When people find out I am learning Welsh, or Cymraeg, they immediately want to know where I found a course, period, let alone free!!
I share Duolingo with everyone who wants to learn any language. It is a great tool.
What form of Welsh is normally used in ordinary newspapers, in novels, in academic litterature - on wikipedia?
The Welsh being taught on Duolingo is close to what you will generally find in print. There are some distinct Welsh dialects (mainly North and South), and a book may be written in dialect - indeed it generally has to choose one - but it is very rare to find the literary forms in novels or newspapers.
I used to subscribe to "Barn" and "Golwg" and there was a marked difference between them. Barn was more academic and gave you a thorough introduction to some passive voice forms that you rarely hear spoken. Golwg was much more like the spoken "Cymraeg Llafar". However neither used the full literary register.
You are best off with Cymraeg Llafar, and honestly, once you understand that reasonably well, the literary forms become less scary.
Welsh has a range of registers from the very colloquial ( as heard in soap operas such as Pobol y Cwm and Rownd a Rownd) to the biblical (as seen in the 1955 version of the Welsh bible, say). The BBC Cymru news site uses a middle of the road register common in the media. Novels range around the registers depending on the author and the audience, although many will use a colloquial register and vocab for quoted speech and a more formal register for narrative. Academic work tends to use a more formal register than media articles.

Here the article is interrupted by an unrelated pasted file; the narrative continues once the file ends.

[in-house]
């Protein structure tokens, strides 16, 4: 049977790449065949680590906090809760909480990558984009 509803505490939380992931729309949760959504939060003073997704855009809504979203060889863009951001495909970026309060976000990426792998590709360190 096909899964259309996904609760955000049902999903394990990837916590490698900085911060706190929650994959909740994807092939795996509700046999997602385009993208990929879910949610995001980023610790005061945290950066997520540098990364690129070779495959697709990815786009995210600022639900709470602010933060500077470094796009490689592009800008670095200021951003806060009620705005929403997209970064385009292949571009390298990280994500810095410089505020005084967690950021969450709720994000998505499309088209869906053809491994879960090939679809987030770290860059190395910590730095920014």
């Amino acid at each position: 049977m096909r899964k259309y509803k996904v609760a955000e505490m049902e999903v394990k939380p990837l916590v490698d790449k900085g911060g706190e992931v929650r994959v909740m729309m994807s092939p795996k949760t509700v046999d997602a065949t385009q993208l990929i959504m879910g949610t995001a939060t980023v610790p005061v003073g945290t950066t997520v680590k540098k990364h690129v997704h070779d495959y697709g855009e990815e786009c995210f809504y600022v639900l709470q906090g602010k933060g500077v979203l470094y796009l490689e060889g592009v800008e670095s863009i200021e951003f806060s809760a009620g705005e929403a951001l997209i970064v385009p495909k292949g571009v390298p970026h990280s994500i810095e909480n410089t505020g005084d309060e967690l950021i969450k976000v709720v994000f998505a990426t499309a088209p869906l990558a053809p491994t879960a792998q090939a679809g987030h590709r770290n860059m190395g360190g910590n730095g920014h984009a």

There are 4-6 main dialect areas, depending on how you define them.
Shwmae, TonyMintz. You're correct - the Welsh taught on the course is the kind of Welsh you'd hear on the street - informal at most times. The difference between literary and colloquial Welsh can be huge sometimes, with the literary and colloquial registers looks completely different even if they mostly say the same thing.
For example, the course teaches dw i ddim yn hoffi coffi but this can be dydw i ddim yn hoffi coffi (a little more formal, the kind of Welsh expected in Welsh language schools) and even nid wyf yn hoffi coffi which is even more formal.
Hope you're enjoying it! Keep it up :D
I was wondering why the southern form "dych" is used instead of "ydych" in the course? I find "ydach" most natural when speaking in the north, but "ydych" would seem the most natural neutral form in my experience. Llongyfarchiadau ar y cwrs a gadewch i mi wybod os oes modd i mi gyfrannu :)
'dych' is standard in Welsh for adult courses, and a bit more standard throughout Wales than dach, but dach is accepted as an answer
Fair enough, I guess courses are heavily influenced by south welsh. Thanks for the reply :)
Hi, I'm a native Welsh speaker. Nobody speaks the formal written language, it is only used for writing. When people read, they even change their pronunciation, for example a Northerner would pronounce "bore" as though it was spelt "bora" unless they were reading. I don't change pronunciation myself and find it annoying, but it is what it is. The closest you would get to hearing the formal language spoken would be on a news bulletin, but that isn't completely formal. The formal written language is standard and has no regional variations.